More than a thousand words
A picture may say a thousand words, but a photo doesn’t just tell a story. A simple photo can be an excellent example on how to price your next business product.
Photography blogger Sarah Petty wrote her method of pricing a simple 8×10 inch photograph for as advice for her fellow photography business owners. But her advice can actually be applied beyond the world of studios and darkrooms. Here’s how to think like a photographer whenever developing the cost of your next good or service.
Step One: Know thyself (and know thy client)
Your first step in knowing your next price for your next best selling item or service is truly knowing what type of business you run. This is solved by answering the simple question: are you a high volume seller with lower prices or lower volume seller with higher prices?
This question can be answered by looking at your sales for the past month. Are your trends indicating your customers prefer a more personalized, boutique approach to the things they purchase from you (with higher prices), or do you move a lot of product (with lower prices)?
When you understand what type of business sales trend you’re following, move onto step two.
Step Two: Understand your sunk costs.
A sunk, or fixed cost, is the price to manufacture or deliver a good that will not change (unless reacting to the market’s inflation). What is the basic core cost of manufacturing the product you intend to put in your store? What expenses go into offering your service (payment processing, software, etc.)?
That amount, your cost of goods sold (COGS), is the baseline from which your ultimate price will come from. Now to step three.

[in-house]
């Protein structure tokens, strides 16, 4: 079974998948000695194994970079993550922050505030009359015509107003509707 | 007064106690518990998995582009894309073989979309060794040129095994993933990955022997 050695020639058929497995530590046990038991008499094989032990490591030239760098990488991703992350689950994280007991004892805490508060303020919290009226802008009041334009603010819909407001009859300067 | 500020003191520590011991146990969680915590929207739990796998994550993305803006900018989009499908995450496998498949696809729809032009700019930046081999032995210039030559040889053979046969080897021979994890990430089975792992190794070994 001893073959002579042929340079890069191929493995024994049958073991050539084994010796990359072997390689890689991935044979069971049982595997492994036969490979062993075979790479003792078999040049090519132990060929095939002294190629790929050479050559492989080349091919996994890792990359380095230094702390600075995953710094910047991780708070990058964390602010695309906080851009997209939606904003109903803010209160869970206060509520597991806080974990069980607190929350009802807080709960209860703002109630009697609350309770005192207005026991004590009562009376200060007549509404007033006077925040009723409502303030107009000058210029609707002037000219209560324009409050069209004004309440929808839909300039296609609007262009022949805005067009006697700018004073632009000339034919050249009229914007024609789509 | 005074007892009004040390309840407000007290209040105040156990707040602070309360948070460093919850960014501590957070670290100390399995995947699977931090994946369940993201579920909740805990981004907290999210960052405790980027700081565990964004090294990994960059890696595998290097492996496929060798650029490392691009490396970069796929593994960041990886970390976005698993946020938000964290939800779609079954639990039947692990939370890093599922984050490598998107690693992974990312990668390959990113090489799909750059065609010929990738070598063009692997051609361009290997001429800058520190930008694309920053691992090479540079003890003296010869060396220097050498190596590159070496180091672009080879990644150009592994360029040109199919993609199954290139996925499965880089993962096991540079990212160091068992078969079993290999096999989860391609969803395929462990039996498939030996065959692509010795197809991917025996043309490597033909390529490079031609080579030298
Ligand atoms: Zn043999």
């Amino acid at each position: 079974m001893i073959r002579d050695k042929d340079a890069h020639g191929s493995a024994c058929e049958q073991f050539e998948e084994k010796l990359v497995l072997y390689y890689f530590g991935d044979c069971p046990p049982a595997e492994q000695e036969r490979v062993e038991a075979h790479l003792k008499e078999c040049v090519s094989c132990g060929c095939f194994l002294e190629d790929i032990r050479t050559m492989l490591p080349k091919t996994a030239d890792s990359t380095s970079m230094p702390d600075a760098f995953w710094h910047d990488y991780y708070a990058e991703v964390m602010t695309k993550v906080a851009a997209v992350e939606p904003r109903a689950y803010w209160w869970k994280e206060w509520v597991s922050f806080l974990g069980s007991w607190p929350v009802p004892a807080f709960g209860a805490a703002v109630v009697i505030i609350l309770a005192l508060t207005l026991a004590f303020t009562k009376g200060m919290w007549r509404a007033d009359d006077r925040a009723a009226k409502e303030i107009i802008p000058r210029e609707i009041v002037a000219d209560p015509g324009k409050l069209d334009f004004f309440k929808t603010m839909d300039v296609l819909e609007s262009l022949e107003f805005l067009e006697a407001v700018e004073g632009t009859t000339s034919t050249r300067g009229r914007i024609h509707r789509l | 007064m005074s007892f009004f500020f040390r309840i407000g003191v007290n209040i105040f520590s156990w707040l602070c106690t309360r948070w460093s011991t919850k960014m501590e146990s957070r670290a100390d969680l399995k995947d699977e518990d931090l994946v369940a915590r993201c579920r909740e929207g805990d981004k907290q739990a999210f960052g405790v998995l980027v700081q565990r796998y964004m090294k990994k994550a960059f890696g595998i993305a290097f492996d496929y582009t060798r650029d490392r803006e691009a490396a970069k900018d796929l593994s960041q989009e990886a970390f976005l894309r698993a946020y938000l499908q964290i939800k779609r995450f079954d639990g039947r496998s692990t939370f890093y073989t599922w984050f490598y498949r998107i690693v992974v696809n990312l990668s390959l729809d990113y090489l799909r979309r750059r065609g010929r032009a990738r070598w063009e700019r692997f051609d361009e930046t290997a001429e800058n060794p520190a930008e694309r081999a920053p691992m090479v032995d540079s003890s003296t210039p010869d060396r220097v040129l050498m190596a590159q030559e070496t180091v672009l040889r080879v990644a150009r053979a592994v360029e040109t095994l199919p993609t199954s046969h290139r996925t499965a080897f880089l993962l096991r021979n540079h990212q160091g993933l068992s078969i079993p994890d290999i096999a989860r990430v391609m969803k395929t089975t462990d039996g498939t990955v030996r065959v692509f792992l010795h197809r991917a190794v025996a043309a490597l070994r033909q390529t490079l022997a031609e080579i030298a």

Step Three: Look at your other overhead for producing your product.
So you know your COGS, so all you do now is just add what money you want to make off that? Wrong. You’re forgetting that you’re not just making that product or offering that service.
You are maintaining a store or electronic storefront, you’ve got office space, human resource costs, and other things that may slip by whenever you’re trying to develop your price for your next big thing.
This doesn’t mean you’re charging a customer a month’s rent for consultation fee, of course, but knowing that you’re going to need a comfortable cushion whenever figuring this product’s cost out.
According to the federal Small Business Administration you should allocate a portion of the profit “to each service performed or product produced” and this cost should be calculated annually. Finished, now to step four.
Step Four: Profit!
Finally, after factoring your COGS and your overhead, now you can decide what you want to make by selling. Petty personally uses the approximation of making 4 or 5 times her COGS plus her overhead per item.
Whatever the ultimate cost is, it has to be able to lend you the ability to live comfortably in order for you to be able to manufacture more in the future.
The next time you have to develop a price for a new product, don’t forget to step into the world of photography for awhile. You’ll be saying cheese all the way to the bank.